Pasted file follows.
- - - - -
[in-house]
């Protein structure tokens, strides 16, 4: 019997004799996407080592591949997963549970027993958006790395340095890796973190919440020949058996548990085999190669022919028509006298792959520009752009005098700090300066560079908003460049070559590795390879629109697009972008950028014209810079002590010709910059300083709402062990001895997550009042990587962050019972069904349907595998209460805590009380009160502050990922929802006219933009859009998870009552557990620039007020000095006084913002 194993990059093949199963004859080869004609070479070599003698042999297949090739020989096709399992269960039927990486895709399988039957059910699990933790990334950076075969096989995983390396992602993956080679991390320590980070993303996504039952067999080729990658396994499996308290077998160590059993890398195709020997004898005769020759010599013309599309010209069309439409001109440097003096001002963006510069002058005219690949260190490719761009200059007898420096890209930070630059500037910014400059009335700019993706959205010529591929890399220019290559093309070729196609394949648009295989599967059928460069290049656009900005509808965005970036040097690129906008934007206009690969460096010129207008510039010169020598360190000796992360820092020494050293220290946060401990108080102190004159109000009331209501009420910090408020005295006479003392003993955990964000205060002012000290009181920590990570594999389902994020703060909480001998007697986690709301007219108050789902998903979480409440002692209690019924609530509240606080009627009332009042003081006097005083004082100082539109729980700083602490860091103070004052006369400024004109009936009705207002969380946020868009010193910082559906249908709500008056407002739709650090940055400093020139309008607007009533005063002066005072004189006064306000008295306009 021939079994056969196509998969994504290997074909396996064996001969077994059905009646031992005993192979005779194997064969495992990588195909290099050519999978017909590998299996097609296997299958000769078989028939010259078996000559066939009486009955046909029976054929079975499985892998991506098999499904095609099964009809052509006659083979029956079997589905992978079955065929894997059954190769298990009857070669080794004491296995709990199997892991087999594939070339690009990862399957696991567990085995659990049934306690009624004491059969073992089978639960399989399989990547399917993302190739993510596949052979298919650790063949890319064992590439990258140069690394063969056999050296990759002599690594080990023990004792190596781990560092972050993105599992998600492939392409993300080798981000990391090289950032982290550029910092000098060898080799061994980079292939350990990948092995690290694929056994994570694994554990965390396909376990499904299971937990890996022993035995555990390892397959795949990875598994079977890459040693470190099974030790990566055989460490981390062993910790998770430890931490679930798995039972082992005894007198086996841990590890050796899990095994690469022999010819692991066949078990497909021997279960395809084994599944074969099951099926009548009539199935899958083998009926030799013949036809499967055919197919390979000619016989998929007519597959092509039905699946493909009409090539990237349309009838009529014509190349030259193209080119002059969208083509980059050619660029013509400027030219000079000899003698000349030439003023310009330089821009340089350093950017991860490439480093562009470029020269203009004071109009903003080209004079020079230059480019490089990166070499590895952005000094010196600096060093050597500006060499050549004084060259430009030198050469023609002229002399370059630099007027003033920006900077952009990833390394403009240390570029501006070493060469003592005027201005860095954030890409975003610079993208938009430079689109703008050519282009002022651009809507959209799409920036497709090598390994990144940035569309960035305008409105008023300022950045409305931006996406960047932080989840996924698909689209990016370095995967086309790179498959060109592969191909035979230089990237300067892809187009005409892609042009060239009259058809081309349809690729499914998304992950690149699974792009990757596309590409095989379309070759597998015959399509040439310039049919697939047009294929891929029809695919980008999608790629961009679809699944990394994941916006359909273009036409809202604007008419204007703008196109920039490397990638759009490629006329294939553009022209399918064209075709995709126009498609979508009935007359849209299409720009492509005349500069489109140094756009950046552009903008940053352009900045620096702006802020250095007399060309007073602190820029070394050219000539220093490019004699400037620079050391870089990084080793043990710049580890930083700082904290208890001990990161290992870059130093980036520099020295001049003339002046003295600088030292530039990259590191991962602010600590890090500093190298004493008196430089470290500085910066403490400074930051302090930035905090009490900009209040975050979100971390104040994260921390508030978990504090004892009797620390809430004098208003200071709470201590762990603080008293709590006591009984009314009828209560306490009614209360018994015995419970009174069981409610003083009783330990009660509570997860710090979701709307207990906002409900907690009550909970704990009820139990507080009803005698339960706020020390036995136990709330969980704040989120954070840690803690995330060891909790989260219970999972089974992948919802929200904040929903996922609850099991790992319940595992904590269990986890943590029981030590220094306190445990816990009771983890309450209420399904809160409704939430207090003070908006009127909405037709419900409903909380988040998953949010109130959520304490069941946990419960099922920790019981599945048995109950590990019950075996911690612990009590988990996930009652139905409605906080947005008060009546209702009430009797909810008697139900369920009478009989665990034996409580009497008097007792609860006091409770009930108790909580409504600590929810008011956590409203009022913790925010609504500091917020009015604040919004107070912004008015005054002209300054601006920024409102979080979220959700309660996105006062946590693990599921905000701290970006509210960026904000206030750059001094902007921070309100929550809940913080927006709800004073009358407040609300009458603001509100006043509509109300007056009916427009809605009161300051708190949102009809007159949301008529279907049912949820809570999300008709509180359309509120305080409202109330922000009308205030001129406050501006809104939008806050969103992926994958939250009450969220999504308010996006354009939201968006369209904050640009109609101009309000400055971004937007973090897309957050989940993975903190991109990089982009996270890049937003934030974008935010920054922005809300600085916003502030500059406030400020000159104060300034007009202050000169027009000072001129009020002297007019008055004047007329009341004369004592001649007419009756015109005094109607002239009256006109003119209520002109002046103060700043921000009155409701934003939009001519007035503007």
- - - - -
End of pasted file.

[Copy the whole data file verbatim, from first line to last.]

[in-house]
């Protein structure tokens, strides 16, 4: 019997004799996407080592591949997963549970027993958006790395340095890796973190919440020949058996548990085999190669022919028509006298792959520009752009005098700090300066560079908003460049070559590795390879629109697009972008950028014209810079002590010709910059300083709402062990001895997550009042990587962050019972069904349907595998209460805590009380009160502050990922929802006219933009859009998870009552557990620039007020000095006084913002 194993990059093949199963004859080869004609070479070599003698042999297949090739020989096709399992269960039927990486895709399988039957059910699990933790990334950076075969096989995983390396992602993956080679991390320590980070993303996504039952067999080729990658396994499996308290077998160590059993890398195709020997004898005769020759010599013309599309010209069309439409001109440097003096001002963006510069002058005219690949260190490719761009200059007898420096890209930070630059500037910014400059009335700019993706959205010529591929890399220019290559093309070729196609394949648009295989599967059928460069290049656009900005509808965005970036040097690129906008934007206009690969460096010129207008510039010169020598360190000796992360820092020494050293220290946060401990108080102190004159109000009331209501009420910090408020005295006479003392003993955990964000205060002012000290009181920590990570594999389902994020703060909480001998007697986690709301007219108050789902998903979480409440002692209690019924609530509240606080009627009332009042003081006097005083004082100082539109729980700083602490860091103070004052006369400024004109009936009705207002969380946020868009010193910082559906249908709500008056407002739709650090940055400093020139309008607007009533005063002066005072004189006064306000008295306009 021939079994056969196509998969994504290997074909396996064996001969077994059905009646031992005993192979005779194997064969495992990588195909290099050519999978017909590998299996097609296997299958000769078989028939010259078996000559066939009486009955046909029976054929079975499985892998991506098999499904095609099964009809052509006659083979029956079997589905992978079955065929894997059954190769298990009857070669080794004491296995709990199997892991087999594939070339690009990862399957696991567990085995659990049934306690009624004491059969073992089978639960399989399989990547399917993302190739993510596949052979298919650790063949890319064992590439990258140069690394063969056999050296990759002599690594080990023990004792190596781990560092972050993105599992998600492939392409993300080798981000990391090289950032982290550029910092000098060898080799061994980079292939350990990948092995690290694929056994994570694994554990965390396909376990499904299971937990890996022993035995555990390892397959795949990875598994079977890459040693470190099974030790990566055989460490981390062993910790998770430890931490679930798995039972082992005894007198086996841990590890050796899990095994690469022999010819692991066949078990497909021997279960395809084994599944074969099951099926009548009539199935899958083998009926030799013949036809499967055919197919390979000619016989998929007519597959092509039905699946493909009409090539990237349309009838009529014509190349030259193209080119002059969208083509980059050619660029013509400027030219000079000899003698000349030439003023310009330089821009340089350093950017991860490439480093562009470029020269203009004071109009903003080209004079020079230059480019490089990166070499590895952005000094010196600096060093050597500006060499050549004084060259430009030198050469023609002229002399370059630099007027003033920006900077952009990833390394403009240390570029501006070493060469003592005027201005860095954030890409975003610079993208938009430079689109703008050519282009002022651009809507959209799409920036497709090598390994990144940035569309960035305008409105008023300022950045409305931006996406960047932080989840996924698909689209990016370095995967086309790179498959060109592969191909035979230089990237300067892809187009005409892609042009060239009259058809081309349809690729499914998304992950690149699974792009990757596309590409095989379309070759597998015959399509040439310039049919697939047009294929891929029809695919980008999608790629961009679809699944990394994941916006359909273009036409809202604007008419204007703008196109920039490397990638759009490629006329294939553009022209399918064209075709995709126009498609979508009935007359849209299409720009492509005349500069489109140094756009950046552009903008940053352009900045620096702006802020250095007399060309007073602190820029070394050219000539220093490019004699400037620079050391870089990084080793043990710049580890930083700082904290208890001990990161290992870059130093980036520099020295001049003339002046003295600088030292530039990259590191991962602010600590890090500093190298004493008196430089470290500085910066403490400074930051302090930035905090009490900009209040975050979100971390104040994260921390508030978990504090004892009797620390809430004098208003200071709470201590762990603080008293709590006591009984009314009828209560306490009614209360018994015995419970009174069981409610003083009783330990009660509570997860710090979701709307207990906002409900907690009550909970704990009820139990507080009803005698339960706020020390036995136990709330969980704040989120954070840690803690995330060891909790989260219970999972089974992948919802929200904040929903996922609850099991790992319940595992904590269990986890943590029981030590220094306190445990816990009771983890309450209420399904809160409704939430207090003070908006009127909405037709419900409903909380988040998953949010109130959520304490069941946990419960099922920790019981599945048995109950590990019950075996911690612990009590988990996930009652139905409605906080947005008060009546209702009430009797909810008697139900369920009478009989665990034996409580009497008097007792609860006091409770009930108790909580409504600590929810008011956590409203009022913790925010609504500091917020009015604040919004107070912004008015005054002209300054601006920024409102979080979220959700309660996105006062946590693990599921905000701290970006509210960026904000206030750059001094902007921070309100929550809940913080927006709800004073009358407040609300009458603001509100006043509509109300007056009916427009809605009161300051708190949102009809007159949301008529279907049912949820809570999300008709509180359309509120305080409202109330922000009308205030001129406050501006809104939008806050969103992926994958939250009450969220999504308010996006354009939201968006369209904050640009109609101009309000400055971004937007973090897309957050989940993975903190991109990089982009996270890049937003934030974008935010920054922005809300600085916003502030500059406030400020000159104060300034007009202050000169027009000072001129009020002297007019008055004047007329009341004369004592001649007419009756015109005094109607002239009256006109003119209520002109002046103060700043921000009155409701934003939009001519007035503007």